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Frequently asked questions

Are there different types of Tea?
Yes. Revolution offers seven different types of teas; Black Teas, Green & White Teas, Herbal Infusions, Rooibos Teas, Fruit Infusions, Hemp Teas & Sparkling Iced Teas.
Can you make Iced Tea from your tea bags?
Of Course! Revolution tea bags can be used like any other tea bag you might purchase. However, when making iced tea, you might want to use more tea or tea bags, or allow it to steep for a longer period of time. This will help you to achieve the flavor you are accustomed to, once you add ice and chill.
Why Revolution teas? How are they different?
Revolution takes great pride in offering the highest quality full leaf teas on the market. We have spent years experimenting with teas from all over the world to develop the finest flavor combinations, which are truly designed for today's palate. In addition, we are proud of our product and want you to see what you are tasting. This is why we offer several of our teas in the unique see through Infuser Tea Bag™, a unique point of differentiation that enables us to retain the freshness and flavor of the product by using full leaf tea versus the fannings or dust that most other tea companies use.
What does it mean to allow the tea to steep?
To infuse or subject thoroughly or to make thoroughly wet; saturate.
How long do I steep my tea and what is the ideal water temperature recommended?
You should steep your tea with the water just under boiling. There are different steep times depending on the flavor of tea.
What is infusion?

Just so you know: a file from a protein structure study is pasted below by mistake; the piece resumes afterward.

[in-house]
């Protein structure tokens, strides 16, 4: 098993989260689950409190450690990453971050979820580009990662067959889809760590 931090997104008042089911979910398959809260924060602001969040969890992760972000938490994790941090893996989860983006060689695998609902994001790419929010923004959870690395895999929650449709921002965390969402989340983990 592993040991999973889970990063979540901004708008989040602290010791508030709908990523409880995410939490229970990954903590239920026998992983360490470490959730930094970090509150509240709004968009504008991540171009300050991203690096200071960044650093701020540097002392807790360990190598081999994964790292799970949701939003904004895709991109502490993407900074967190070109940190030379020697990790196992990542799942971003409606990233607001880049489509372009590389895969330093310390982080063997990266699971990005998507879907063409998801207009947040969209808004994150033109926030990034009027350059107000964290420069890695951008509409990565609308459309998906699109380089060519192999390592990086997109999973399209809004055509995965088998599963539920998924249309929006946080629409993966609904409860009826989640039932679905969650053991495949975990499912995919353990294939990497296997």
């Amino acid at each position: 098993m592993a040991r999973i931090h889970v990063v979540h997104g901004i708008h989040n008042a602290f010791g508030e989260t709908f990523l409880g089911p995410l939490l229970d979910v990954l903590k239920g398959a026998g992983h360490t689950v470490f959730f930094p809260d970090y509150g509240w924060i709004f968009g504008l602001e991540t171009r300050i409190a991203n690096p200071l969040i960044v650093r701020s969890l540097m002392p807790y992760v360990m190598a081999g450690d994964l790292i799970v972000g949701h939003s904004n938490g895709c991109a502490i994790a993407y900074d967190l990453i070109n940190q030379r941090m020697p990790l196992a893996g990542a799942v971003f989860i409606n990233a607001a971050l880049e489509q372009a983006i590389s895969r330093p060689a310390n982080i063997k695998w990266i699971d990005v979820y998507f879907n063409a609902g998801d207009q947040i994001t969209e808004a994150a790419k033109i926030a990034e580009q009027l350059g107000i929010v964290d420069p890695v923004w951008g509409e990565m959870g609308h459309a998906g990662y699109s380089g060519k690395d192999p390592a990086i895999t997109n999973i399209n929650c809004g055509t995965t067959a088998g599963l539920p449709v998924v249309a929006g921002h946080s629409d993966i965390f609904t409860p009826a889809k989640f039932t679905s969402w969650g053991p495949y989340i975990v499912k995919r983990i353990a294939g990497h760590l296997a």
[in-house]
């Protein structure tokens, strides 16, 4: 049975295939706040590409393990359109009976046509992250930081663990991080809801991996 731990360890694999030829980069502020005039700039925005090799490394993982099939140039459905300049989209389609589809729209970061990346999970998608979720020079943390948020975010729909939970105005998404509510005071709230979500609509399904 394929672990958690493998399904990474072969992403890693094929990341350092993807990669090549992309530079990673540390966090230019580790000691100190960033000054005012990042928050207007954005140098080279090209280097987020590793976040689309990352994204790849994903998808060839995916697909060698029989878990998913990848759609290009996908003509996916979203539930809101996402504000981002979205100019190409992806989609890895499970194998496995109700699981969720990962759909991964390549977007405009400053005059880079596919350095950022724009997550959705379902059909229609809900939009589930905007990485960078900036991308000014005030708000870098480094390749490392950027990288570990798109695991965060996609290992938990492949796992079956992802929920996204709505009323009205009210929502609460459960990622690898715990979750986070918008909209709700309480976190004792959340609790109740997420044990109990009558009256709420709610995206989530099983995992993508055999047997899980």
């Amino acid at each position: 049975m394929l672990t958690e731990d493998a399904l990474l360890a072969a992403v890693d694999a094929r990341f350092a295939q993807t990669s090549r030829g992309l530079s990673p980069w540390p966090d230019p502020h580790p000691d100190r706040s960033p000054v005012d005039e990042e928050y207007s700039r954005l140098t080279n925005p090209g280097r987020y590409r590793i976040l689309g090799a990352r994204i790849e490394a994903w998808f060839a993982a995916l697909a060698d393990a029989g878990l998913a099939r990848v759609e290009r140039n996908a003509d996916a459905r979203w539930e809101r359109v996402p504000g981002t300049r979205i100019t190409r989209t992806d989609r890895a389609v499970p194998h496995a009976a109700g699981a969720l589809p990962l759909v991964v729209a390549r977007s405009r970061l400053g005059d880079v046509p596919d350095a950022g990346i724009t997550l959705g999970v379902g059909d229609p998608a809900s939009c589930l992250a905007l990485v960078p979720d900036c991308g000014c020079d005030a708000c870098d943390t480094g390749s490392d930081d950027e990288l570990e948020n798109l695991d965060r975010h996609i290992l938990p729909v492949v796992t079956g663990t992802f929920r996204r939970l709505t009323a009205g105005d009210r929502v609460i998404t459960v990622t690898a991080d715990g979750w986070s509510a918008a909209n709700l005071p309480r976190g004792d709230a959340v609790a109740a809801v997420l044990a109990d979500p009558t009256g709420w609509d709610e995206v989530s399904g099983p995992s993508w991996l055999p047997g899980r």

The process of steeping a substance in water to extract soluble principles.
Why does the White Tea get moldy so fast?
Young tea leaf buds of the tea plant (Camellia Sinensis) are covered with a dense layer of silky hairs. These hairs give the buds a silvery or white appearance and are generally present in greater proportions in White Teas than in other types of tea. Because this tea has been minimally processed (not fermented), the young buds have retained much of their original anatomical features, including trichomes "hairs" on the leaf surfaces. Many of these trichomes will become golden colored with age and drying, they may also detach from the young leaves and settle out of the tea bags, clinging to the packaging – appearing to look like mold, but it's not.
What is tannin? Is it nutritionally beneficial?
Tannins are substances present in the seeds and stems of grapes, the bark of some trees, and yes, tea leaves. They are described as interfering with digestive processes, and until more effective synthetics were found, were used to tan animal hides and turn them into leather.

After tea leaves are picked, they are withered in fresh air or in a dryer, mechanically rolled to crush the cells and mix various chemical components. Then they are fermented for one to three hours at about 80°F (27°C), during which time colorless and flavorless substances in the leaves are transformed into colorful and astringent tannins. Without the development of the tannins, the tea would lack color and its characteristic full-bodied flavor. Different varieties of tea are treated in different ways. Green tea has a pale yellow color and less complex taste because of a relative absence of tannins. Black tea is at the other extreme, with a much darker color and fuller taste. Oolong tea falls somewhere in between.

If you add milk to your tea, the tannins attack the proteins in the milk rather than those in your mouth, and the taste is much less astringent. In moderation, tannins are not concentrated enough in tea to interfere with digestion. We'd say after 5,000 to 8,000 years or so of tea drinking (depending on whose legend you believe) and with humanity having continued thus far, you'd have to assume that tannins can't be all that bad.